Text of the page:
Welcome to another Monday from the Interior, in which we share about the books we received in the mail (or bought), and talk about our bookish week, past and future.
For April, Mailbox Monday is hosted by Cindy’s Love of Books.
Sheila, at Book Journey, brings us What Are You Reading?
My mailbox brought one review book; I also purchased one download and one from the bookstore.
1. Come Home, by Lisa Scottoline (St. Martin’s Press)
Jill Farrow is a typical suburban mom who has finally gotten her and her daughter’s lives back on track after a divorce. She is about to remarry, her job as a pediatrician fulfills her—though it is stressful—and her daughter, Megan, is a happily over-scheduled thirteen-year-old juggling homework and the swim team.
But Jill’s life is turned upside down when her ex-stepdaughter, Abby, shows up on her doorstep late one night and delivers shocking news: Jill’s ex-husband is dead. Abby insists that he was murdered and pleads with Jill to help find his killer. Jill reluctantly agrees to make a few inquiries and discovers that things don’t add up. As she digs deeper, her actions threaten to rip apart her new family, destroy their hard-earned happiness, and even endanger her own life. Yet Jill can’t turn her back on a child she loves and once called her own.
Come Home reads with the breakneck pacing of a thriller while also exploring the definition of motherhood, asking the questions: Do you ever stop being a mother? Can you ever have an ex-child? What are the limits to love of family?
2. The Beginner’s Goodbye, by Anne Tyler
Anne Tyler gives us a wise, haunting, and deeply moving new novel in which she explores how a middle-aged man, ripped apart by the death of his wife, is gradually restored by her frequent appearances—in their house, on the roadway, in the market.
Crippled in his right arm and leg, Aaron spent his childhood fending off a sister who wants to manage him. So when he meets Dorothy, a plain, outspoken, self-dependent young woman, she is like a breath of fresh air. Unhesitatingly he marries her, and they have a relatively happy, unremarkable marriage. But when a tree crashes into their house and Dorothy is killed, Aaron feels as though he has been erased forever. Only Dorothy’s unexpected appearances from the dead help him to live in the moment and to find some peace.
Gradually he discovers, as he works in the family’s vanity-publishing business, turning out titles that presume to guide beginners through the trials of life, that maybe for this beginner there is a way of saying goodbye.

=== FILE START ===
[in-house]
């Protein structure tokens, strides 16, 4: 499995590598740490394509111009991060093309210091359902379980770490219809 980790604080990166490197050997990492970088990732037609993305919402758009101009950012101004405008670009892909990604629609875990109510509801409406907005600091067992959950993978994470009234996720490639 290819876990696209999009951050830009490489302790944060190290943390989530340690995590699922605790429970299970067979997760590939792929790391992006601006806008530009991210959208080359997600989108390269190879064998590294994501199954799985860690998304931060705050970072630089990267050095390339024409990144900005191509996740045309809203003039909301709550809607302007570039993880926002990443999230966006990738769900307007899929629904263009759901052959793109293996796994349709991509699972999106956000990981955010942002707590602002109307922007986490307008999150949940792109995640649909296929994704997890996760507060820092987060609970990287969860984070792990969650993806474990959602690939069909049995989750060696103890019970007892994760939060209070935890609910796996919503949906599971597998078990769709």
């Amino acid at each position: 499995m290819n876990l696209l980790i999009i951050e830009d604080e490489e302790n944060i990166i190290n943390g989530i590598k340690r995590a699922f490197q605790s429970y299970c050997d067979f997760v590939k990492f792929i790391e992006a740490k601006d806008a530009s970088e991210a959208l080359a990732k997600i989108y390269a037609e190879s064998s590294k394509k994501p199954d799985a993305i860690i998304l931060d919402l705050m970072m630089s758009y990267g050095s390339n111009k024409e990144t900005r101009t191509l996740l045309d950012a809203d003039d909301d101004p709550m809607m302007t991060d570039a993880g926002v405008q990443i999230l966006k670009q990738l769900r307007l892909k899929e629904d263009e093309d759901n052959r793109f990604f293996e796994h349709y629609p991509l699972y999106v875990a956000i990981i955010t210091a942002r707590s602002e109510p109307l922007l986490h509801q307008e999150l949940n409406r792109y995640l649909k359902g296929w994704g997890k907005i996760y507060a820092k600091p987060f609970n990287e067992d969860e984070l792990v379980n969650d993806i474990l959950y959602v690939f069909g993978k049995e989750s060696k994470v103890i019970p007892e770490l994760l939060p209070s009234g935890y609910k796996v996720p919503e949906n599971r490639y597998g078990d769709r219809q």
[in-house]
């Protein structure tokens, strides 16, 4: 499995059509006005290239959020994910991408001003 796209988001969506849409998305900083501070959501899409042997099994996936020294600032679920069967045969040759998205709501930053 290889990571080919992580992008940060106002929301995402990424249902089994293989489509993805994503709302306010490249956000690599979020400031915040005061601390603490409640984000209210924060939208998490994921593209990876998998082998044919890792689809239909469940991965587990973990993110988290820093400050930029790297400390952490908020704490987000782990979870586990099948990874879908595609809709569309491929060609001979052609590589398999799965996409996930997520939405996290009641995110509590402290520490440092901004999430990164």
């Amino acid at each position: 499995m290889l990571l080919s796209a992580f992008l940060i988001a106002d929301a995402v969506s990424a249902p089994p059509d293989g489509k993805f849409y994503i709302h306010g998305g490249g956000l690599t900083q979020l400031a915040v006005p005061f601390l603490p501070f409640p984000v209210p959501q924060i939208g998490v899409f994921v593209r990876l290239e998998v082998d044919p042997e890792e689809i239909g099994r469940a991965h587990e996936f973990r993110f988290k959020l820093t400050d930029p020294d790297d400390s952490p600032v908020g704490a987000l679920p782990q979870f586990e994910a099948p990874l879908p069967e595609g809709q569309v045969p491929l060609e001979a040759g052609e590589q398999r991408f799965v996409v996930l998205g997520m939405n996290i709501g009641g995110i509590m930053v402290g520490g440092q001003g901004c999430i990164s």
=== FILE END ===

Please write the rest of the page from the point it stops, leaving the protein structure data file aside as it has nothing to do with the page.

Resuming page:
A beautiful, subtle exploration of loss and recovery, pierced throughout with Anne Tyler’s humor, wisdom, and always penetrating look at human foibles.
3. More Than You Know (e-book), by Penny Vincenzi
It all comes down to love or money in a harrowing custody battle over a little girl, set against the glossy backdrop of the magazine and advertising worlds in 1960s London.
A privileged girl from a privileged class, Eliza has a dazzling career in the magazine world of the 1960s. But when she falls deeply in love with Matt, an edgy working-class boy, she gives up her ritzy, fast-paced lifestyle to get married.
By the end of the decade, however, their marriage has suffered a harrowing breakdown, culminating in divorce and a dramatic courtroom custody battle over their little girl. Also at risk is Eliza’s gorgeous family home, a pawn in the game, which she can’t bear to give up.
True to form, Penny Vincenzi introduces a devious cast of characters seemingly plucked from the pages of sixties- and seventies-era magazines, as she deftly maneuvers between the glamorous, moneyed worlds of fashion and advertising, and a heart-wrenching custody battle going on in the courtroom where the social mores of the time are on full display.
WHAT ARE YOU READING?
Welcome to another Monday morning where we share our thoughts about bookish topics. This past week was spring break, and I spent some time with the grandkids; I even did some furniture rearranging.
The rest of the week I spent reading…and also did a bit of blogging.
Midweek found me writing Hump Day Potpourri: Mugs, Memories, & Bookish Thoughts; and on that same day, I posted my review of Whole Latte Life, by Joanne DeMaio. I read it in February, but it is on blog tour this month.
Read/Reviewed-Click Titles for Reviews:
The Secret Garden (e-book), by Frances Hodgson Burnett
Matrimony, by Joshua Henkin
Arranged, by Catherine McKenzie
American Pastoral, by Philip Roth
What’s Up Next? Click titles/covers for more info:
1. The Chaperone, by Laura Moriarty (Amazon Vine)
2. A Silence of Mockingbirds, by Karen Spears Zacharias (Review book)
3. An Appetite for Murder (e-book), by Lucy Burdette
That’s my week, past and present. What are you planning? What was your last week like? Come on by and share.